• December 16, 2021

Following the Fed's decision to aggressively wind down asset purchases, the Dow futures are up nearly 200 points.

Early Thursday, U.S. stock futures jumped after the Federal Reserve signalled that it would be aggressive in tapering and that three interest rate hikes are anticipated in 2022.

The Dow Jones Industrial Average's futures increased by around 183 points. Futures on the S&P 500 and the Nasdaq 100 both gained 0.6 percent.

Premarket gainers were led by corporations that had performed well throughout past rate-hiking cycles. FMC Corp. and Freeport-McMoRan, both materials companies, both climbed more than 3% ahead of the opening bell. JPMorgan Chase, Citigroup, and Bank of America all saw their stock prices rise by roughly 0.6 percent.

Markets were waiting for the European Central Bank and the Bank of England to make policy decisions. At 8:30 a.m. ET, there will be additional economic news, including weekly jobless claims and housing data.

Following the Fed's announcement, traders raised their expectations for interest rate hikes. According to the CME FedWatch Tool, the Fed funds futures market now predicts a 63 percent possibility of the first quarter-percentage-point hike in May 2022, with odds of the central bank acting as soon as March climbing to approximately 44 percent.

During the normal session on Wednesday, stocks were in negative territory until turning higher ahead of Fed Chairman Jerome Powell's press conference in the afternoon at the end of the two-day Federal Open Market Committee meeting. The Dow Jones Industrial Average rose 383 points, or 1.08 percent. The S&P 500 gained 1.63 percent, while the Nasdaq Composite gained 2.15 percent.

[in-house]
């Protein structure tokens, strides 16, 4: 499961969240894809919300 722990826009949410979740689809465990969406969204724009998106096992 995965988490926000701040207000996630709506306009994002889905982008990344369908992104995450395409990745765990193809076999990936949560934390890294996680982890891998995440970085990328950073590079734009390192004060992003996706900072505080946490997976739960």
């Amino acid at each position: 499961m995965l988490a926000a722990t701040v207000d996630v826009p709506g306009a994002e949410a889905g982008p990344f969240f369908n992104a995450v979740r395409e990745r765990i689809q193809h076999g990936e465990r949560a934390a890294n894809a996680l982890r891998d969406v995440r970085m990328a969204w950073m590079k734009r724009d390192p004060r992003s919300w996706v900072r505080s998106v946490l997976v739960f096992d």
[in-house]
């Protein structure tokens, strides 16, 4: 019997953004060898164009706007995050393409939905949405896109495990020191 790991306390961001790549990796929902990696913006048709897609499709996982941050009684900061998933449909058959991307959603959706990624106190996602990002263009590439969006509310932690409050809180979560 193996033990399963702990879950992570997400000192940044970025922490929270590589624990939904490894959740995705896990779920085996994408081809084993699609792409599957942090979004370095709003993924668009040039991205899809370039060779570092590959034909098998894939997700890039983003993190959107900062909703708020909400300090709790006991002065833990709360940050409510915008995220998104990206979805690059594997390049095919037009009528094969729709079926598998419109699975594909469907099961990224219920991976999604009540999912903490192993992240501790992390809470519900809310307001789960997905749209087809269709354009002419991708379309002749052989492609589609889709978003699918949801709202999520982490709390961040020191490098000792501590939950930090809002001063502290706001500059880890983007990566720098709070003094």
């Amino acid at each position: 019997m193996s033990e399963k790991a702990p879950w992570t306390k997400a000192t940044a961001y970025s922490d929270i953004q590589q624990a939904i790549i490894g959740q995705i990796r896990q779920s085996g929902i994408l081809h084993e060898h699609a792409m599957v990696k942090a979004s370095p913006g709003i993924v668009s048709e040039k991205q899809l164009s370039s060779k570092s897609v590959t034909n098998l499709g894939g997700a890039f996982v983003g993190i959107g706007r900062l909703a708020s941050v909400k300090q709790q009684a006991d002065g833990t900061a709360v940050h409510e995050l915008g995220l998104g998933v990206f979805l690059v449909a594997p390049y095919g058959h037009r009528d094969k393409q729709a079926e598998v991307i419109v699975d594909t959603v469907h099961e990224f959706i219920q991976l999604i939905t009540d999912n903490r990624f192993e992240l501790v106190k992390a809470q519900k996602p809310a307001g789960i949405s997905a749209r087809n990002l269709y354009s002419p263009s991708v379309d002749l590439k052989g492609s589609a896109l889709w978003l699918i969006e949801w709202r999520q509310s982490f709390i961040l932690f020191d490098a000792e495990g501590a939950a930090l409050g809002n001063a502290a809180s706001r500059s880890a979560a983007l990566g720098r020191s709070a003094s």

"While the stock market rose during the press conference, the sectors leading the market higher (utilities and healthcare) are both relatively defensive sectors and suggest some anxiety about the economy's future direction," said Chris Zaccarelli, chief investment officer for Independent Advisor Alliance.

The Federal Reserve will start slowing down its asset purchases in January, buying only $60 billion of bonds every month instead of $90 billion in December. This move was made in response to recent inflation data indicating a 6.8% increase in November, which was larger than predicted and the sharpest since 1982.

"The Fed has now thrown off the premise that elevated inflation levels are transient, and the recent policy tweaks indicate a committee that doesn't want to miss the next train leaving the station," said Charlie Ripley, senior investment strategist at Allianz Investment Management.

UnitedHealth and Amgen, both in the health-care sector, gained ground on Wednesday, increasing 3.1 percent and 2.6 percent, respectively.

Before the opening bell, Adobe and Accenture will release their quarterly earnings reports. After the bell, FedEx and Rivian will report.